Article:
The sovereign status of Native American reservations sparked the idea of ​​building clinics offering abortions on reservations.

The tribal sovereignty that the United States granted to Native Americans gives Native tribes the right to govern themselves and allows them to regulate their own affairs internally, which means they are exempt from laws such as the ban on abortions that entered into force afterdeer.

One suggestion circulating on social media is to start building clinics on reservations as they are sovereign nations where state government decisions do not apply.

However, Aila Hoss, an associate professor at IUPUI’s McKinney School of Law in Indianapolis, said building clinics on reservations is a lot more complicated than it looks.

“First of all, legally, it’s not as simple as ‘Oh, the tribes are sovereign nations,’ although it should be,” Hoss told NPR by phone.

She said the difference between criminal and civil laws, who provides the services, funding and tribal affiliation are among the many reasons why it is difficult for tribal nations to provide abortions to foreigners.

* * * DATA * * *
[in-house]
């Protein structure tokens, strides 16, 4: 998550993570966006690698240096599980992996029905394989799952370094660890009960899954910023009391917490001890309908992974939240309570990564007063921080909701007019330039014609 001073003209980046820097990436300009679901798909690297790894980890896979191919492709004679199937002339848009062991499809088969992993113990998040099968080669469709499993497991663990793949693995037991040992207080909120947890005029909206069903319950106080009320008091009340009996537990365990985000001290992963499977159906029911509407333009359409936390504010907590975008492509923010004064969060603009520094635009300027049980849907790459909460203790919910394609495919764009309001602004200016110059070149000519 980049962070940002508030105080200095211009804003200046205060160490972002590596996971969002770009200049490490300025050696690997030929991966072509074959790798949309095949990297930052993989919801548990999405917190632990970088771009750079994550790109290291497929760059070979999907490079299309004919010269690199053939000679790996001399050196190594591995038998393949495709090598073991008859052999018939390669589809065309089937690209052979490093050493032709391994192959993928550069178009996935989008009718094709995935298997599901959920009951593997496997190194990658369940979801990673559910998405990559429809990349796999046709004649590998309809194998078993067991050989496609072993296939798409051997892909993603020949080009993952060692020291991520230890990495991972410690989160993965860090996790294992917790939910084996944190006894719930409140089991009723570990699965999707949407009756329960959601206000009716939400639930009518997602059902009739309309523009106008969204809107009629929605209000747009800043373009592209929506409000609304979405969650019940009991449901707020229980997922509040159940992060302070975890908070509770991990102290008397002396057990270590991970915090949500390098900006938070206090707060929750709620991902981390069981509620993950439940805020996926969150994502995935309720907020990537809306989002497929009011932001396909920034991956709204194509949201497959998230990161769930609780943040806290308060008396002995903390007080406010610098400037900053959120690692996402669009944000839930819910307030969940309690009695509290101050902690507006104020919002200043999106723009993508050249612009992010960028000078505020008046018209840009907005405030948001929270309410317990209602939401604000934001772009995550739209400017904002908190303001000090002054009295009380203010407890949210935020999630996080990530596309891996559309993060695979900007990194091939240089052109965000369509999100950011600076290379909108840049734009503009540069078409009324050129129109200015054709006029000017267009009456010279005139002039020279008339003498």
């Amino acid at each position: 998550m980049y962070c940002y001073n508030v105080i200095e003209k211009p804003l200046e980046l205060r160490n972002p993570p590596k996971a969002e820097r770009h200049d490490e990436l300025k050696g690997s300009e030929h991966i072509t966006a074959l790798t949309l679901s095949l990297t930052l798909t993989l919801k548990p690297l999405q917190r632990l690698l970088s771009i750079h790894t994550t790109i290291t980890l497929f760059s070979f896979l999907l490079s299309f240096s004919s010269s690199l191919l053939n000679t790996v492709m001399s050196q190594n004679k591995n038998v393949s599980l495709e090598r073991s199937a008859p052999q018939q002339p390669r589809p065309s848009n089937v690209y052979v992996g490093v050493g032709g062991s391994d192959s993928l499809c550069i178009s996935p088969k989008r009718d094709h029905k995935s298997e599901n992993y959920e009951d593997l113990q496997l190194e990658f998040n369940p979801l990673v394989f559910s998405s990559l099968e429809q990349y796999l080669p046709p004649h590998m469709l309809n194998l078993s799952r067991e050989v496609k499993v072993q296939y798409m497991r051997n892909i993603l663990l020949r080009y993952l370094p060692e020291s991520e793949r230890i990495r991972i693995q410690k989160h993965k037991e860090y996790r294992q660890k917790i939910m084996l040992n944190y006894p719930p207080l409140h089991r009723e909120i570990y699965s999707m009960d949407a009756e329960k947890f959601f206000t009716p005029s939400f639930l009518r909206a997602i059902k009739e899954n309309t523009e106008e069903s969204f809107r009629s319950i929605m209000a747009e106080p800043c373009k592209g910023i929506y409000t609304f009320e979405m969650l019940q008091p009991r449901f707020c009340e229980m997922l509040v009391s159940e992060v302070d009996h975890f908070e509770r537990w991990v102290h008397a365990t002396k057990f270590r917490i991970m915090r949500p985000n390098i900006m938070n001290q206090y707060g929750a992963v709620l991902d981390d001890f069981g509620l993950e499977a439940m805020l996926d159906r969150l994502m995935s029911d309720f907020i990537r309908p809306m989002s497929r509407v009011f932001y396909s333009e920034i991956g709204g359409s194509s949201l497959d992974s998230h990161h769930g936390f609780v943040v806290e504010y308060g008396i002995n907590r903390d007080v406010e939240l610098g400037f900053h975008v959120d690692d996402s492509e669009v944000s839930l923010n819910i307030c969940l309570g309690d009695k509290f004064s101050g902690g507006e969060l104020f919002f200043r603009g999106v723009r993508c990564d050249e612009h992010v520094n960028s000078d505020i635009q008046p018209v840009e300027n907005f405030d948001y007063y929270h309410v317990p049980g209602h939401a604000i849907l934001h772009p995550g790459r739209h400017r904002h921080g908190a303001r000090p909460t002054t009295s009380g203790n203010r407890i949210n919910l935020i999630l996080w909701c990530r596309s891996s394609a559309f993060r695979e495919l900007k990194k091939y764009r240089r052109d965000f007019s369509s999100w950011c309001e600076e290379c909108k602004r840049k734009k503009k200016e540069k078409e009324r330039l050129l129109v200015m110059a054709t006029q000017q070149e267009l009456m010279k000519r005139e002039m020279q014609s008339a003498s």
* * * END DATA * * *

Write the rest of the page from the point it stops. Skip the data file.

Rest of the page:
Hoss said practitioners on reservations generally work under a federally funded system called I/T/U. The I/T/U is made up of three parts: the Indian Health Service (IHS), which is the federal government that directly assists clinics and other health services for Native Americans; Tribal Health Services, which are IHS-funded health services directly operated by tribes; and the Urban Indian Health Programs, also funded by IHS but run by non-profit organizations.

I/T/U system doctors cannot perform abortions on tribal lands, except in certain situations due to the Hyde Amendment. This 1976 law prohibits federal funding of abortion, except in cases of rape, incest or danger to the life of the pregnant patient. This means that if the reservations wanted to go ahead with abortions for non-tribal patients, they would have to use their own resources to bring in a practitioner who was not part of the federally funded system and who would not benefit from some of the legal protections given to patients. practitioners working within the federal system.

For example, under the federally funded system, practitioners are protected from having to personally bear the financial burden of a malpractice suit. But Hoss said practitioners outside the federal system would not have that protection if a medical procedure failed. She added that to build clinics that would provide abortions to nonmembers, tribes would have to be willing to assume those legal and financial risks.

Apart from the legal issues surrounding this idea, it also ignores ethical and cultural factors.

Hoss said none of the suggestions for building clinics offering abortions came from the tribes themselves, but rather came from non-indigenous national organizations that don’t think about the legal and ethical effects of tribes volunteering to shoulder the brunt of the burden. a complicated question.